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Pulse pressure variation and stroke volume variation during increased intra-abdominal pressure: an experimental study
Critical Care volume 15, Article number: R33 (2011)
The aim of this study was to evaluate dynamic indices of fluid responsiveness in a model of intra-abdominal hypertension.
Nine mechanically-ventilated pigs underwent increased intra-abdominal pressure (IAP) by abdominal banding up to 30 mmHg and then fluid loading (FL) at this IAP. The same protocol was carried out in the same animals made hypovolemic by blood withdrawal. In both volemic conditions, dynamic indices of preload dependence were measured at baseline IAP, at 30 mmHg of IAP, and after FL. Dynamic indices involved respiratory variations in stroke volume (SVV), pulse pressure (PPV), and systolic pressure (SPV, %SPV and Δdown). Stroke volume (SV) was measured using an ultrasound transit-time flow probe placed around the aortic root. Pigs were considered to be fluid responders if their SV increased by 15% or more with FL. Indices of fluid responsiveness were compared with a Mann-Whitney U test. Then, receiver operating characteristic (ROC) curves were generated for these parameters, allowing determination of the cut-off values by using Youden's method.
Five animals before blood withdrawal and all animals after blood withdrawal were fluid responders. Before FL, SVV (78 ± 19 vs 42 ± 17%), PPV (64 ± 18 vs 37 ± 15%), SPV (24 ± 5 vs 18 ± 3 mmHg), %SPV (24 ± 4 vs 17 ± 3%) and Δdown (13 ± 5 vs 6 ± 4 mmHg) were higher in responders than in non-responders (P < 0.05). Areas under ROC curves were 0.93 (95% confidence interval: 0.80 to 1.06), 0.89 (0.70 to 1.07), 0.90 (0.74 to 1.05), 0.92 (0.78 to 1.06), and 0.86 (0.67 to 1.06), respectively. Threshold values discriminating responders and non-responders were 67% for SVV and 41% for PPV.
In intra-abdominal hypertension, respiratory variations in stroke volume and arterial pressure remain indicative of fluid responsiveness, even if threshold values identifying responders and non-responders might be higher than during normal intra-abdominal pressure. Further studies are required in humans to determine these thresholds in intra-abdominal hypertension.
Intra-abdominal pressure (IAP) is frequently increased in critically ill patients , and a sustained intra-abdominal hypertension (IAH) has been claimed to induce multiple organ failure and death . In critically ill patients with acute circulatory failure due to IAH or other causes, fluid resuscitation could be indicated in order to increase cardiac output. However, any unnecessary volume loading has been shown to worsen the abdominal compartment syndrome (ACS) . Therefore, dynamic indices of fluid responsiveness could be of value in this setting. Indeed, dynamic indices of fluid responsiveness relying on respiratory variations in arterial pressure or stroke volume have been developed in hypovolemic or septic settings [4–10]. Pulse pressure variation (PPV) and stroke volume variation (SVV) have been proved to be more reliable than static indices of preload such as right atrial pressure (RAP) or pulmonary capillary wedge pressure (PCWP). However, the predictive value of these dynamic indices in patients with IAH is unclear, as IAH affects respiratory variation in arterial pressure or stroke volume . Recently, in an animal study, PPV proved to be predictive of fluid responsiveness during IAH, whereas, surprisingly, SVV was not . In this study, the value of SVV was derived from pulse contour analysis, and could be, therefore, questionable. The purpose of our study was to evaluate the effects of IAH on indices of fluid responsiveness using aortic ultrasonic flow probe to measure SVV. We studied mechanically ventilated healthy pigs submitted to increased IAP and fluid loading (FL) before and after blood withdrawal.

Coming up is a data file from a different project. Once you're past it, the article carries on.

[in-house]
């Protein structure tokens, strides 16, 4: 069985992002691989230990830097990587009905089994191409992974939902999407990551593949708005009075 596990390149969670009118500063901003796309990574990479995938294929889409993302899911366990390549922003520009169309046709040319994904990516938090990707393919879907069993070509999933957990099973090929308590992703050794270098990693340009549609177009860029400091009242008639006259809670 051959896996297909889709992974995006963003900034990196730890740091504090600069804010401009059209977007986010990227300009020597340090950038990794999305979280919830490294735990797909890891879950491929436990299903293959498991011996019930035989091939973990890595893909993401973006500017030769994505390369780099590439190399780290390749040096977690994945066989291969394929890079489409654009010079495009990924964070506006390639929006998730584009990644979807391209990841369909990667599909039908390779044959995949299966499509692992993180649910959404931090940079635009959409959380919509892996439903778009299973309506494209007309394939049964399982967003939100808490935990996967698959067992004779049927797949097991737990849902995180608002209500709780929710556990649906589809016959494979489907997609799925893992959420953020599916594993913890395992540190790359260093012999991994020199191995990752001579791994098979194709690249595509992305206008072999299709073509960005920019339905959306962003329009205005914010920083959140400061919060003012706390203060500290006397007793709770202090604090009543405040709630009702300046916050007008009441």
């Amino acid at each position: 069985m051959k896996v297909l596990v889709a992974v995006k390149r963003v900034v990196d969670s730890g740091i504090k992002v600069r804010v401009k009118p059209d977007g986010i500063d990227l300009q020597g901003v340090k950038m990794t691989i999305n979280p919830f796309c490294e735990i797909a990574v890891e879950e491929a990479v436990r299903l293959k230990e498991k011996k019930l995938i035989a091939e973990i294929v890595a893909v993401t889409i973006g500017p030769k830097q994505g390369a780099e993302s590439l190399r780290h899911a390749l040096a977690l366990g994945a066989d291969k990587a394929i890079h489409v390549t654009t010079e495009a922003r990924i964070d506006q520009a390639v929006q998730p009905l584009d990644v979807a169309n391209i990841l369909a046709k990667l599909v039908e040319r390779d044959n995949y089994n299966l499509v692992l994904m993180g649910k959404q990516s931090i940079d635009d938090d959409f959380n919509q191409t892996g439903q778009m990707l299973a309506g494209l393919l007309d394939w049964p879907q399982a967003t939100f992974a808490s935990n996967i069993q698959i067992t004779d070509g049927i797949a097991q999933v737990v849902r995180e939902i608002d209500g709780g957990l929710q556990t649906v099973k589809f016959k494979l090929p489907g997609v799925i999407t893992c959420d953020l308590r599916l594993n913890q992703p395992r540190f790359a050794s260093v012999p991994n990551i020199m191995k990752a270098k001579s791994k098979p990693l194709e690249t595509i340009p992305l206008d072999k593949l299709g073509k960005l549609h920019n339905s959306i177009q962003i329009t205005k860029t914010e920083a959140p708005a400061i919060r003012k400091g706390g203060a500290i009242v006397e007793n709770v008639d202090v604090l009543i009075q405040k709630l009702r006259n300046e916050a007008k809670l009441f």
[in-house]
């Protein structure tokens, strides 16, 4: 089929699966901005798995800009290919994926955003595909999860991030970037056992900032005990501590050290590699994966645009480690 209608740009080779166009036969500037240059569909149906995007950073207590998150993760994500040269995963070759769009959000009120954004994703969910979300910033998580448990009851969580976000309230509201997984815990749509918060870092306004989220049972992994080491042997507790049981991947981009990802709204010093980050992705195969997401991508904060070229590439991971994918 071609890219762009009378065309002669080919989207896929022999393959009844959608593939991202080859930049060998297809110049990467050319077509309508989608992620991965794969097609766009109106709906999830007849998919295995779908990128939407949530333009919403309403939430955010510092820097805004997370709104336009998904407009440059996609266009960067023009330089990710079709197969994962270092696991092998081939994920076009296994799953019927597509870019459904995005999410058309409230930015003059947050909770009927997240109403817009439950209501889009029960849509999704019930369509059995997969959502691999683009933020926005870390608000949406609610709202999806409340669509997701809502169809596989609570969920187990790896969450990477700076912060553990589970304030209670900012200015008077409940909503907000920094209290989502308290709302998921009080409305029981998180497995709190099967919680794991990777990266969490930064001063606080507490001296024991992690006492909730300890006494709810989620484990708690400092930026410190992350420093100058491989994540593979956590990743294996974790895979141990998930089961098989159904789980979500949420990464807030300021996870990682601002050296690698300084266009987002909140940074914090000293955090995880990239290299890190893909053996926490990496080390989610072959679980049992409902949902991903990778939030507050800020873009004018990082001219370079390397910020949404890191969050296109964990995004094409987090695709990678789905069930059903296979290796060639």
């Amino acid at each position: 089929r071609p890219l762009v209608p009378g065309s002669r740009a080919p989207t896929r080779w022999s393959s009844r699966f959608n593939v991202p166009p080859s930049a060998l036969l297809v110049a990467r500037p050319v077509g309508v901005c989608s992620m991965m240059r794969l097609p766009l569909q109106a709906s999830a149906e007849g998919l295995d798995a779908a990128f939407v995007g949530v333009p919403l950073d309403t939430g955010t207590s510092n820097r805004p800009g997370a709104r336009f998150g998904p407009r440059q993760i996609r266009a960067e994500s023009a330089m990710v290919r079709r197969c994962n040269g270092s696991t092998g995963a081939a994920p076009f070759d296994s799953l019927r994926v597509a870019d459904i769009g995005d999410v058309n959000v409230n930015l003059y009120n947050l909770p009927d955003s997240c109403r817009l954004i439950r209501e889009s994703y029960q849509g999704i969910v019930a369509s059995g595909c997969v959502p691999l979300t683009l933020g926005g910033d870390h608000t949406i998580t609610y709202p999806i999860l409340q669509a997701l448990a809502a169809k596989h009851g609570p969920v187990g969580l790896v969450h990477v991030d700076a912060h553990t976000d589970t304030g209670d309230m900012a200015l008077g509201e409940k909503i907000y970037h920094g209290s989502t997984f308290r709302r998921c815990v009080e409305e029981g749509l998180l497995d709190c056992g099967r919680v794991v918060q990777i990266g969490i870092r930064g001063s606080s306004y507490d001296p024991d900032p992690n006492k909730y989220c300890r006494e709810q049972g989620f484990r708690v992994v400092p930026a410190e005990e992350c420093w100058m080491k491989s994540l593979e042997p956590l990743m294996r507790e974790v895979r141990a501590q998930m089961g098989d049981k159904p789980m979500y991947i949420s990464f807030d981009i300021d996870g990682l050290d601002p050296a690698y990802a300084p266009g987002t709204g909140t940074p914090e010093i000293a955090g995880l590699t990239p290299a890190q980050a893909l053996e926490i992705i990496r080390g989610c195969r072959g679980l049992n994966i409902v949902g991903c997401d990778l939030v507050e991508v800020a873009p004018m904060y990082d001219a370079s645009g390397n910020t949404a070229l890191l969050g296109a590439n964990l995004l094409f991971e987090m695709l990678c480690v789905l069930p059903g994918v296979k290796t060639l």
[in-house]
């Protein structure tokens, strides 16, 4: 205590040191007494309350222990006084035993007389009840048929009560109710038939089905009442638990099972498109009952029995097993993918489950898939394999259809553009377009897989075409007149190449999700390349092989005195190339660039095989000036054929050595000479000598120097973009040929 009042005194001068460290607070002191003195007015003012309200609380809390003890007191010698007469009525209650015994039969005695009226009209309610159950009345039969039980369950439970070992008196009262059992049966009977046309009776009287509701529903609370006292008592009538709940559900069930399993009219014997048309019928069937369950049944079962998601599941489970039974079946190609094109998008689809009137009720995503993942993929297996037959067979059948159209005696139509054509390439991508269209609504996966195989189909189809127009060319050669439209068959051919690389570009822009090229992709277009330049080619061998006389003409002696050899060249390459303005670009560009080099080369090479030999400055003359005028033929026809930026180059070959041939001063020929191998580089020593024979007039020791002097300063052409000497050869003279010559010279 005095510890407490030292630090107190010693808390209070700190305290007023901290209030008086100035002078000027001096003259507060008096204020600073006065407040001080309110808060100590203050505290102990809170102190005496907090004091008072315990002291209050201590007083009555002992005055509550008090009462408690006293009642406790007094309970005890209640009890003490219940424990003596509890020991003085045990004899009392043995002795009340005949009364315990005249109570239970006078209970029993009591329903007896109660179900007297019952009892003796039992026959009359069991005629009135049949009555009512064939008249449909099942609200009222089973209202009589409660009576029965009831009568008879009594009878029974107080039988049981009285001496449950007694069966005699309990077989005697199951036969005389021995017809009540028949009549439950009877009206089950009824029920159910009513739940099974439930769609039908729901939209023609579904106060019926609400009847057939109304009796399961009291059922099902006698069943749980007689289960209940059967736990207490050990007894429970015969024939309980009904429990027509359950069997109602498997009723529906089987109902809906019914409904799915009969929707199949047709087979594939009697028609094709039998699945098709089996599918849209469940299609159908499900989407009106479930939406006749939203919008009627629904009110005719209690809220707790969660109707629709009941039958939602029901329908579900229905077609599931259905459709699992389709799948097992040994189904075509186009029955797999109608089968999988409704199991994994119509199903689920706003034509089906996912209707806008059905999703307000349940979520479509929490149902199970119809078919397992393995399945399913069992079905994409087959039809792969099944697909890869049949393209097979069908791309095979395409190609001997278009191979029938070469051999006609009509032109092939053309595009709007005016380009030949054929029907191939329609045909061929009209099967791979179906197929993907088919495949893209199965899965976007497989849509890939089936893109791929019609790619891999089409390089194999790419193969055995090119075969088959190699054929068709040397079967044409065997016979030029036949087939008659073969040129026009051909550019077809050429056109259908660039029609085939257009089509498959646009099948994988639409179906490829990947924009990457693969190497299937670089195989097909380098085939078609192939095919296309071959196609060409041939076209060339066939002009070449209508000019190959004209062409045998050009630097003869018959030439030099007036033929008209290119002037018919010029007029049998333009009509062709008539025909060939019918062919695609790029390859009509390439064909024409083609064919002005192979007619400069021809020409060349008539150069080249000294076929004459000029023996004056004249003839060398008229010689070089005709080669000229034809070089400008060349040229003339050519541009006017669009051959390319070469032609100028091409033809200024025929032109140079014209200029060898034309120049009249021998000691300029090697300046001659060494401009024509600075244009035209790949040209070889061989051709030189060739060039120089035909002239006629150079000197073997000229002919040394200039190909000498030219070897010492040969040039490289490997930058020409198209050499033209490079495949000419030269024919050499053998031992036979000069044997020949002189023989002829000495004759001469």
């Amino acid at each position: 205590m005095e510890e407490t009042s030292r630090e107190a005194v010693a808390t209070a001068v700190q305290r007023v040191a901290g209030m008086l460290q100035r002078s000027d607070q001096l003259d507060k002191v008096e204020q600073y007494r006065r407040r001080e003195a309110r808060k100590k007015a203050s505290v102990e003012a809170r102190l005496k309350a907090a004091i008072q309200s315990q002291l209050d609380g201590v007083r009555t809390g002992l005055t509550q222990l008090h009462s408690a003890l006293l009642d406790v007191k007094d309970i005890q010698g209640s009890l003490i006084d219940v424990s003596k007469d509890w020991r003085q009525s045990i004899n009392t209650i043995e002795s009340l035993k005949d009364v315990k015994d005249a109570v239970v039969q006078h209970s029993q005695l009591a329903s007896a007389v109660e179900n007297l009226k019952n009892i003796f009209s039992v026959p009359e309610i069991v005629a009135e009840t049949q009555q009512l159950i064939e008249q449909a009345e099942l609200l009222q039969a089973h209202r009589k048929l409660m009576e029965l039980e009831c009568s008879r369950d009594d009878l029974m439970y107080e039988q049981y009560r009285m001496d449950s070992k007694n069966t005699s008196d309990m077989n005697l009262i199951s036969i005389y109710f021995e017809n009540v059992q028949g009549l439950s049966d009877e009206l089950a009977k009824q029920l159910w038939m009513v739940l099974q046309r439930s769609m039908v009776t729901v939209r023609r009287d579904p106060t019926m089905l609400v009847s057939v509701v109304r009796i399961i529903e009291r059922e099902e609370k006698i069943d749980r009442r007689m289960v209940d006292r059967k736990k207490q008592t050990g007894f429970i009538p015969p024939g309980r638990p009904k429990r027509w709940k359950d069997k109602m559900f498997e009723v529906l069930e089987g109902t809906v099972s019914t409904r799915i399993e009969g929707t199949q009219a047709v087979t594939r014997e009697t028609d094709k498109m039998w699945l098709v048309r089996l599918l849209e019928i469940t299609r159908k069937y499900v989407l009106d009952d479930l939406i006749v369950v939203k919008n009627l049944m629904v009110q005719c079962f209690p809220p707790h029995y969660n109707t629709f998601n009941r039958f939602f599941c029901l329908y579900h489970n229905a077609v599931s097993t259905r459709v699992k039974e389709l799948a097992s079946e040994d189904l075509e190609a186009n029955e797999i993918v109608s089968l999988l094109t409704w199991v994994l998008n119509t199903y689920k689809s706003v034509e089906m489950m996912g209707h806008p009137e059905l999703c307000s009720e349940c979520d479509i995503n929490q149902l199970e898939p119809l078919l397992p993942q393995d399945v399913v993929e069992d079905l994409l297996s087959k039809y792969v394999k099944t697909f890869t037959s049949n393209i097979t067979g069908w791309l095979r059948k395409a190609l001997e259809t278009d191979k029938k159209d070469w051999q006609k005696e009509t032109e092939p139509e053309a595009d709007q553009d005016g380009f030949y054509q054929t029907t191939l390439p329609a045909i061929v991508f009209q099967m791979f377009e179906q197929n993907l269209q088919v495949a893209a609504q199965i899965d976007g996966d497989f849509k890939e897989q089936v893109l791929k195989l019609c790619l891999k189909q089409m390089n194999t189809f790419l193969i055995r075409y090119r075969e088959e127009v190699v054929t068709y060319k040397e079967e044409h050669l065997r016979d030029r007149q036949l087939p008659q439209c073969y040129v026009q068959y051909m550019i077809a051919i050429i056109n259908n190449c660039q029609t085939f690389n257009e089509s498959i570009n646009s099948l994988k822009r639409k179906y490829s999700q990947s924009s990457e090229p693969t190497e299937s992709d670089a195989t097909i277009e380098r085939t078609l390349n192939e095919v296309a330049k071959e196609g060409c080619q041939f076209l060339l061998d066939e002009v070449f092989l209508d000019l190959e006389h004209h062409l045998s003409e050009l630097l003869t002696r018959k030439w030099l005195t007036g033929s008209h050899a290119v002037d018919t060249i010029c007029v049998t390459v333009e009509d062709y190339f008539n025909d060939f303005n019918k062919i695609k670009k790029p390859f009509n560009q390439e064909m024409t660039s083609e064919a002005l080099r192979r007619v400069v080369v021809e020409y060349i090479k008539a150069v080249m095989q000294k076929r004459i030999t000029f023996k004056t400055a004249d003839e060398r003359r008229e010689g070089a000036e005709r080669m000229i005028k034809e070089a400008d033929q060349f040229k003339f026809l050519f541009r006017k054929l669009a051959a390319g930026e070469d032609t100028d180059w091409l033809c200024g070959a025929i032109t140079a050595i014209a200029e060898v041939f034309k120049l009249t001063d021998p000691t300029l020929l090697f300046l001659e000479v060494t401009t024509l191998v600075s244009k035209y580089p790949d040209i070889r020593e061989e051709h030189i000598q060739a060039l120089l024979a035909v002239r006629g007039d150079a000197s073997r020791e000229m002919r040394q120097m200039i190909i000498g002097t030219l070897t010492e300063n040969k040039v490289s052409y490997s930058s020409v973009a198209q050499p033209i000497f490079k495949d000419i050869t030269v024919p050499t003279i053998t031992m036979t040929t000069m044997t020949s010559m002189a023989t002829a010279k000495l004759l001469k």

Materials and methods
Animals and anesthesia
The experiment was conducted in nine pigs (weight 25 to 30 kg) according to the guidelines of the animal care committee of Claude Bernard University (Lyon, France). Animals were premedicated with ketamine (15 mg/kg) and were anesthetized with an injection of propofol (1 mg/kg) followed by continuous infusion of propofol (100 μg/kg/minute) and sufentanil (1 μg/kg/h). After tracheal intubation, pigs were mechanically ventilated (Servo ventilator 900 C-Siemens-Elema AB, Solna, Sweden) in a volume-controlled mode with a FiO2 of 0.4, a respiratory rate of 18/minute, an inspiratory:expiratory ratio of 1:2, an end-expiratory pressure of 0 cmH20 and a tidal volume set in order to maintain the end-expiratory partial pressure of CO2 within the normal range. This tidal volume was kept constant during the experiment (13 ± 1 ml/kg).
A fluid-filled catheter was inserted into a carotid artery to monitor arterial pressure. Another catheter was placed in an internal jugular vein for fluid and drug administration, and for measurement of RAP. A pulmonary artery catheter was inserted through the controlateral internal jugular vein into the pulmonary artery to measure pulmonary arterial pressure and PCWP. An 8-cm air-filled latex cylindral balloon (Marquette, Boissy St. Léger, France) was positioned in the peritoneal cavity via a stab wound to measure abdominal pressure. After medial sternotomy and longitudinal pericardiotomy, an ultrasound transit-time flow probe was placed around the aortic root (14 mm A series; Transonic System, Ithaca, NY, USA). The pericardium was then partially closed and suspended in a pericardial cradle. Thoracic drains were inserted in the pleural space. Pleural pressure (Ppl) was recorded with another air-filled balloon placed in the mediastinal pleural space before closing the chest (Marquette, Boissy St. Léger, France). A catheter measuring airway pressure (Paw) was put at the junction of the tracheal tube. Respiratory flow was measured with a pneumotachograph. All the pressure and flow signals were recorded with a multi-channel recording system (MP 100; Biopac System, Santa Barbara, CA, USA). Finally, the abdomen was banded with a Velcro belt maintained by three inextensible belts. A large inflatable balloon was placed between these belts to increase IAP in a progressive manner.